Recession. The ugliest game of will they won’t they nobody wants to play.
Is it coming? Is it not? Will it be mild or crack the sky?
For property owners, it’s a crucial question. The amount of variable expenses, from utility costs to the material prices of retrofits, can catastrophically impact their bottom line. At one extreme, you have Bloomberg Economics who says the likelihood of a recession in 2023 is 100%. Then, there is Jon Turek of JST Advisors, who puts the risk at just 35% and predicts that if it happens at all, a recession won’t hit at least until the last quarter of the year. Some economists say there is a 70% likelihood of recession in 2023. “While it is possible for some areas to avoid a national recession altogether, most local economies will experience at least some pain, and this pain could persist for years.” (Forbes).
So how likely is a recession? While there’s no solid consensus, the possibility of a recession throws a shadow over the decisions we make now and creates an economic environment that is tricky for property owners to navigate.
What we do know
Regardless of where your opinion lands on the spectrum, the U.S. is facing financial implications in this post-pandemic world. Experts can’t seem to agree on the likelihood of a recession, but they do agree it would last at least 12 months. It’s no wonder, with all the variables to consider:
- Fluctuating seasonal energy demand
- Global energy supply uncertainty as the Russia-Ukraine war drags on
Then add in the typical adjustment factors, like vendor rate changes and usage changes from asset conditions, and you begin to see the interconnected web of property-affecting economic forces that forecasters have to contend with.
While the Federal Reserve would like to avoid a recession, its policies put a higher priority on cooling inflation. Fed interest rate hikes have slowed the rate of inflation, but the December inflation rate of 6.5% is still well above its target rate of 2%. The Fed has indicated it will continue increasing its benchmark federal funds rate (currently at 4.33%) to 5% or higher for the foreseeable future.
As CNN noted, “Nothing kills demand for oil – and brings down prices faster – than recessions.” Recessions prompt layoffs, reduce travel, and curtail consumer spending, all of which lowers energy demand and prices. It also affects vacancy rates, rent hikes, and overhead tolerance for renters. Even as economic forces are driving rents higher, consumers contending with the rising costs of goods are changing their rental habits, settling for lower cost options, investing in manufactured housing, and cohabitating.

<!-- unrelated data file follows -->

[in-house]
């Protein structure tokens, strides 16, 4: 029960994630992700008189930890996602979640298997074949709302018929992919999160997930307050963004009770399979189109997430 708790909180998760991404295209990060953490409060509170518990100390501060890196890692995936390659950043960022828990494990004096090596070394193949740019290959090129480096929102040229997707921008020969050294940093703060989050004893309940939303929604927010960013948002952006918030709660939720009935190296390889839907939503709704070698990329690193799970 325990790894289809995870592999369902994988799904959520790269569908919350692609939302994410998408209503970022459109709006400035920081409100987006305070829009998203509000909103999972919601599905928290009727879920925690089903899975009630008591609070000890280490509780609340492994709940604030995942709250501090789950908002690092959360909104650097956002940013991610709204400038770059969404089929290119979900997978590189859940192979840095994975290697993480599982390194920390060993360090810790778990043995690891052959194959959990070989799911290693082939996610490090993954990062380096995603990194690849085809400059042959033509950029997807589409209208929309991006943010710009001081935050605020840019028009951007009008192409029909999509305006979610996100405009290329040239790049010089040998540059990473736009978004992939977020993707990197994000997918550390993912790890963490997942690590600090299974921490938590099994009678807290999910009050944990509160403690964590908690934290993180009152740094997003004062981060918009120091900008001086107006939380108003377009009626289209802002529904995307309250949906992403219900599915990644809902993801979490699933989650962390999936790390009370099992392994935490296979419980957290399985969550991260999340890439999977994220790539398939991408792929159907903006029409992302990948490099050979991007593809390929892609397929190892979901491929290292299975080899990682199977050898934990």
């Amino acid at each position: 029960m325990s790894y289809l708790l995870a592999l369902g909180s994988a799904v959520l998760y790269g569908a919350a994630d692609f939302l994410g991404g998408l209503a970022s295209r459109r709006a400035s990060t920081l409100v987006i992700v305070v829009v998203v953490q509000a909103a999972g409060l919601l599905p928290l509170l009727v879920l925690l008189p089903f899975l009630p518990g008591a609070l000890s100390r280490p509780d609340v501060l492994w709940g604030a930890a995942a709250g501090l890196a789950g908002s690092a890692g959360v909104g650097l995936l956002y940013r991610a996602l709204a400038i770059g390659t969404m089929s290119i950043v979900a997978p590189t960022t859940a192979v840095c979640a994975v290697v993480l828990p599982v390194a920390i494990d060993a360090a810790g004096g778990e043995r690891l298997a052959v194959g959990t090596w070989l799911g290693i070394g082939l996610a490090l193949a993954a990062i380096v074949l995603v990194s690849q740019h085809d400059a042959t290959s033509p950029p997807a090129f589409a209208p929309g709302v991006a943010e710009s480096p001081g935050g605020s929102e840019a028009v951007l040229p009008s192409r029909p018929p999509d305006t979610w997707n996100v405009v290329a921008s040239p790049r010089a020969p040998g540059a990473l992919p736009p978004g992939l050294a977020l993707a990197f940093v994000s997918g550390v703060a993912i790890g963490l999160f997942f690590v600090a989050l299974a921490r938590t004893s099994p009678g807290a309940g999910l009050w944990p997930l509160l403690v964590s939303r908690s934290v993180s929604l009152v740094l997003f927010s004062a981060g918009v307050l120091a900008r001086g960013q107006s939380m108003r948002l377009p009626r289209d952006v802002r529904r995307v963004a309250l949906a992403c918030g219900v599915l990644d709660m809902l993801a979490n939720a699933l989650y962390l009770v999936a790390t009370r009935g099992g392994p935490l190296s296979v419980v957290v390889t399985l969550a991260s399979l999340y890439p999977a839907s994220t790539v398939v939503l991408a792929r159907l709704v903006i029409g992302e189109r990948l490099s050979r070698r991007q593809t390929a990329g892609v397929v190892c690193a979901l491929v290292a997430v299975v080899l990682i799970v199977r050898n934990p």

But wait – there’s more. Even as the threat of a recession pressures oil and energy prices to drop, the Ukraine war and severe weather are driving them up. For example, as Jamison Cocklin, Senior Editor of Natural GasIntelligence, put it, “Severe cold in the northern hemisphere that would boost demand in North America and lead to a protracted battle for cargoes between Asia and Europe would likely push major benchmarks higher given how interconnected the global gas market has become.” Proof of that volatility came last December when a severe cold snap caused wholesale power prices to jump more than 6,000% in parts of the United States. Expect continued volatility – and build that into your forecast.
Ignorance is always dicey, but real estate industry leaders across all verticals must brace themselves and adjust expense forecasts for 2023 and beyond. If economists can’t agree on whether a recession is definite or not, how will your expense projections be any more certain? How can property owners reduce costs effectively?
Utilities costs are your hidden margin
Utilities are among the top three highest expenses for operating a business. While typically regarded as a normal and forgettable overhead cost, an inefficiency at any level can create systemic issues that hamper growth and bleed profits–especially when their future prices are as volatile as they are right now.
So if your goal is to tend the garden you can actually touch, an excellent way to plan for future volatility and uncertain market forces is to secure gains in the areas of your business that remain relatively predictable. By reducing utility expenses now, you’ll be better prepared for a possible pricing hike later.
Ask The Utility Experts
Keeping the lights is not only necessary for quality of life. It is non negotiable for business. Utilities are our sole focus. Whatever community you manage or property you own, utility management unlocks savings that protect your bottom line and provides peace of mind no matter what the future holds.
We think you’ll also find these resources helpful:
- 6 Money Saving Tips for Multifamily Property Owners
- 5 Ways to Improve Utilities Now
- How Retail Operators Reduce Utility Expenses
When the future is uncertain, we stay alert and informed. Conservice is here as your go-to resource. Now is the time for real estate owners and managers to conserve resources and reduce costs through software-enabled utility management services. Conservice will be your trusted partner – no matter which way the economy turns.
Managed Utilities | Sustainable Growth
At Conservice, we have one focus: utilities. Whether that means paying your utility bills, supporting your residents and tenants, or organizing your usage data to support business growth and ESG initiatives, we are the only national utility management company that focuses entirely and exclusively on utility services. Your utilities are our number one priority; all day, every day of the year. This is why our clients count on us to be The Utility Experts®. Learn more at conservice.com.